Dave Ramsey doesn’t need a credit score. He says you don’t need it either.
The anti-debt crusader, who has an estimated net worth of at least $200 million, calls FICO scores the “I like debt scores.” He is proud of the fact that he has no credit score.
Ramsey has inspired countless people to pay off their debts – and we love it. But the truth is that he can afford to be invisible credit. If you are an ordinary person, not having a credit score makes life much more expensive and complicated.
5 reasons why Dave Ramsey is wrong about credit scores
- You will pay installments for everything.
- It will be difficult to get a mortgage.
- Credit cards are generally the safest method of payment.
- Traveling is difficult without a credit card.
- Credit can be a valuable tool in an emergency.
Here’s what Ramsey is right about credit scores: They don’t reflect your entire finances. Doubling your salary or savings is great for your finances, but it will not affect your credit scorebecause a credit score only measures how well you manage your debts.
If you’re like Ramsey and you have no credit score, it probably means you haven’t used any credit in the last 24 months. So the credit bureaus often won’t have enough data about you to give you a credit score.
But you don’t have to be in debt to have a credit score. In fact, one of the best ways to build great credit involves opening a credit card and paying the full balance each month.
Here’s why anyone who isn’t a multi-millionaire should ignore Ramsey’s credit score advice.
1. You will pay installments for everything.
Forget a delay of three to six months emergency fund. If you’re going to live without a credit card, you’ll need to save a lot more money because you’ll have to pay installments for just about everything. Expect to pay first and last month’s rent plus an additional security deposit, as well as deposits for things like utilities, internet, and cell phone service.
2. It will be difficult to get a mortgage.
Ramsey says the people who need a credit score are those who are considering taking on more debt. It is partially true. Having a high credit score helps you get the best financing rates for big purchases like a house, which few people can afford to pay cash.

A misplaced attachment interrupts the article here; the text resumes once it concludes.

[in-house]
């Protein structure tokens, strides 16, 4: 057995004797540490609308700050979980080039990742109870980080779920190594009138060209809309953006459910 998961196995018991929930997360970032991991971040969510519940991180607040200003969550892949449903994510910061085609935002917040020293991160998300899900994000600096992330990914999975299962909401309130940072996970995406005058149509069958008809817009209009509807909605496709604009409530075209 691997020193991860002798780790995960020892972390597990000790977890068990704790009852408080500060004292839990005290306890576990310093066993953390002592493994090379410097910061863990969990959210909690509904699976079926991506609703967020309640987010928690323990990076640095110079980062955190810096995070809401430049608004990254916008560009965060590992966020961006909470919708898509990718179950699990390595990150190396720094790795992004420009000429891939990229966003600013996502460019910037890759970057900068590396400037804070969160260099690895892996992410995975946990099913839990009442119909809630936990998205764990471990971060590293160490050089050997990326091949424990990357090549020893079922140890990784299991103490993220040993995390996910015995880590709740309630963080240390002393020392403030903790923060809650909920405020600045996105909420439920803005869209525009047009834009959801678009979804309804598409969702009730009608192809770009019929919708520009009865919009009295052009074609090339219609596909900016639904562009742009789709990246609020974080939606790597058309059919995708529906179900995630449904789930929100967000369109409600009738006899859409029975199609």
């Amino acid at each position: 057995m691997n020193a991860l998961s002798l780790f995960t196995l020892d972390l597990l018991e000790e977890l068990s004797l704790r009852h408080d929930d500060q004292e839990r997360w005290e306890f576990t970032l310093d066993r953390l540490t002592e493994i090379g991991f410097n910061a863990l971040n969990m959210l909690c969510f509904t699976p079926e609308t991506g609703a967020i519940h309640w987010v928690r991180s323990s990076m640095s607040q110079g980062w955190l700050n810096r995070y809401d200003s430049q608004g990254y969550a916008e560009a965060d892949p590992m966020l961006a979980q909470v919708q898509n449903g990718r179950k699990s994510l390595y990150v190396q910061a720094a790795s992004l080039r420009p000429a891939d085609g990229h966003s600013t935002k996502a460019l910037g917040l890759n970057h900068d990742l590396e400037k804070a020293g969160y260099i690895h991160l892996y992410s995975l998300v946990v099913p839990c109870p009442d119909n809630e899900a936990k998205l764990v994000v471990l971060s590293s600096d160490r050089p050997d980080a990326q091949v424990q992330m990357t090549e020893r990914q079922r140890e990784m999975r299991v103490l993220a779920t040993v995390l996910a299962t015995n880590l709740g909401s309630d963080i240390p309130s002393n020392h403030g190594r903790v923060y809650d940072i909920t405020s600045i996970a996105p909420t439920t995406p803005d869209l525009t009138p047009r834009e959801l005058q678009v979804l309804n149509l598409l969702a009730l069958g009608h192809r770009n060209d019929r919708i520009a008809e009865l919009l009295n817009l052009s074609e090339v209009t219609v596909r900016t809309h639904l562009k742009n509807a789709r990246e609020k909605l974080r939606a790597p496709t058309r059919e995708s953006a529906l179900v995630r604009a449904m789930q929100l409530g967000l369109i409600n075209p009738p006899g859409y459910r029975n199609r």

It is possible to get a mortgage without a credit score through a process called manual underwriting. Small banks and credit unions are most likely to offer this option. But be prepared for more documentation and a longer approval process.
You can also expect to make a bigger advance payment. It can be good if it prevents you from buying too much house. But when you’re buying a home you can afford, a large down payment can keep you renting longer. It costs you in the long run because your housing payments are not equity.
3. Credit cards are generally the safest method of payment.
When someone hacks into your credit card account, technically, it’s your bank’s money that they’re stealing when they make these fraudulent transactions. But with a debit card, they steal your money. In practice, your bank will probably refund your money if a hacker empties your account, but the process can take several days. It could leave you with no money or put you behind on your bills.
Credit is the safest way to pay in situations where your data is vulnerable, such as when shopping online or paying for gas at the pump. It doesn’t mean you have to be in debt when you make a credit card purchase. You can pay your balance daily if you wish.
4. Traveling is difficult without a credit card.
You can probably check into a hotel or rent a car using your debit card. But they will usually temporarily suspend the credit or debit account you are using. It is intended to ensure that you have sufficient funds in the event of damage. It’s money you can’t spend until the hold is lifted, which may not be until days after you check out of the hotel or return the car.
If you’re paying with credit, that won’t be a problem as long as your card isn’t depleted. But if you’re paying with a debit card, a hold could tie up funds you need for basic expenses — or worse, take you to an overdraft.
5. Credit can be a valuable tool in an emergency.
In a perfect world, you would have an emergency fund that can get you through any crisis. But in the real world, an emergency fund can take years to build. Using credit cards to spend an emergency is not ideal. But in a crisis, it may be the least terrible option. Having access to a credit card can help you avoid dangerous alternatives, like payday loans.
No credit score? Here’s how to get one
If you know you’ll be tempted to go into debt because you have access to credit, it may be best to follow Ramsey’s advice and live without a credit score. The inconvenience and extra deposits are worth it if you have a serious spending problem. But for most people, the pros of credit far outweigh the cons.
If you don’t have a credit score, either because you’ve never used credit or haven’t had a credit card in a long time, the easiest way to get one is to open a secure credit card. You will pay a refundable security deposit which will become your line of credit. After about a year of on-time payments, your chances of getting a regular line of credit are good.
Limit your purchases to no more than 10% of your credit limit and pay the bill in full each month, or even as soon as you make a purchase if you’re worried about going into debt.
With a little discipline, access to credit will not lead to debt. But it will make life easier and more affordable.
Robin Hartill is a Certified Financial Planner and Senior Writer at The Penny Hoarder. She writes the personal finance advice column for Dear Penny. Send your tricky money questions to [email protected].